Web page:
The Bureau of Labor Statistics (BLS) is considering cutting more of its data reports, this time weighing the elimination of Import-Export Pricing Data. Far from saving tax-payers money, the potential cut will hobble the ability for both our government and our exporters to have the information they need to innovate and compete in a changing global marketplace.
The BLS’s Import-Export Pricing is a valuable part of its Price and Cost of Living report. The report collects data on goods entering and exiting the country and the prices of those goods by polling U.S. companies. The data gives producers vital information on trends in world prices and provides the public with information on U.S. inflation, economic output, and the overall well-being and competitiveness of American business.
Unfortunately, eliminating Import-Export Pricing is not an isolated example of the government’s growing information crisis. Across the board, budget cuts and sequestration has severely reduced efforts by the BLS, the Bureau of Economic Analysis, the National Science Foundation, the Department of Labor, and the Department of Commerce to produce timely and high-quality data to assess traded sector competitiveness. The BLS has already eliminated its International Labor Comparisons Program as well as state level data on manufacturing property plants and equipment in the last five years.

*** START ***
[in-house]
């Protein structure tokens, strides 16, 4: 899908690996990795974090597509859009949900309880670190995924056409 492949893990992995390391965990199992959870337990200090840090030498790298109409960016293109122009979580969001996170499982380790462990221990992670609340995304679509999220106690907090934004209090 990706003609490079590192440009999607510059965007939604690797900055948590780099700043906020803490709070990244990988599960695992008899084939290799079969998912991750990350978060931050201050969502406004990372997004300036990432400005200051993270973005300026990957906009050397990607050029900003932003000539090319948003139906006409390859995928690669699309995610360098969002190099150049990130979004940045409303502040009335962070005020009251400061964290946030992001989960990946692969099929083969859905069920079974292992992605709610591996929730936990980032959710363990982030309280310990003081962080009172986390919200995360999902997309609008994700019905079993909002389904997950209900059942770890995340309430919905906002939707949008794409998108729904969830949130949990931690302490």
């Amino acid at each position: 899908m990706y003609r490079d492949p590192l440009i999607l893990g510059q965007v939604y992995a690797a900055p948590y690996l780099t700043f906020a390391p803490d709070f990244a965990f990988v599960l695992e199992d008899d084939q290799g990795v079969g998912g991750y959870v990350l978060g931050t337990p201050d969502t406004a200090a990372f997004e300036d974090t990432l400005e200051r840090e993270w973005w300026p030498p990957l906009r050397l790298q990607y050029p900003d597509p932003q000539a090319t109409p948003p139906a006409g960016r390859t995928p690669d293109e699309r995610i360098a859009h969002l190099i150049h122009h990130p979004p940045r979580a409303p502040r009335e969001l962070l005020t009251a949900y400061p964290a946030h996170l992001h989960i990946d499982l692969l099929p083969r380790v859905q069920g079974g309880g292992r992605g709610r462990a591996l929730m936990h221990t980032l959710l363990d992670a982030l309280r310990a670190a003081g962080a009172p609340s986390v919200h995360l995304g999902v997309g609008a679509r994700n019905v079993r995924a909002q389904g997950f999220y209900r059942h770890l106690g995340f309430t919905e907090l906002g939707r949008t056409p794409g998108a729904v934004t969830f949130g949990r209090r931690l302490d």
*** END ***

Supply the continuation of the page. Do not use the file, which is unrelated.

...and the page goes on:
However, reducing the quality of trade statistics is a terrible way to save money. These programs actually prevent wasteful spending by providing a clear road-map of the international marketplace and our constantly evolving position in it. Armed with this data government is able to identify smart policies that help keep our businesses competitive with those in the rest of the world. In fact, ITIF lists increasing budgets for federal agencies assessing trade statistics as a key measure for increasing global competitiveness and has also called for the creation of a National Statistics Agency to better oversee and support the data analysis that is vital to long term economic health.
Data allows for a cognizant, adaptive government instead of a hulking bureaucratic leviathan that cannot identify and react to its weaknesses. Saving taxpayer money requires finding innovative solutions based on data-driven analysis and requires understanding to the best of our ability the repercussions of our actions. Stripping key gauges of our economic health and well-being is comparable to throwing our compass overboard for ballast and sailing blind into a hurricane.
Please, if you support slashing the federal budget, slash elsewhere.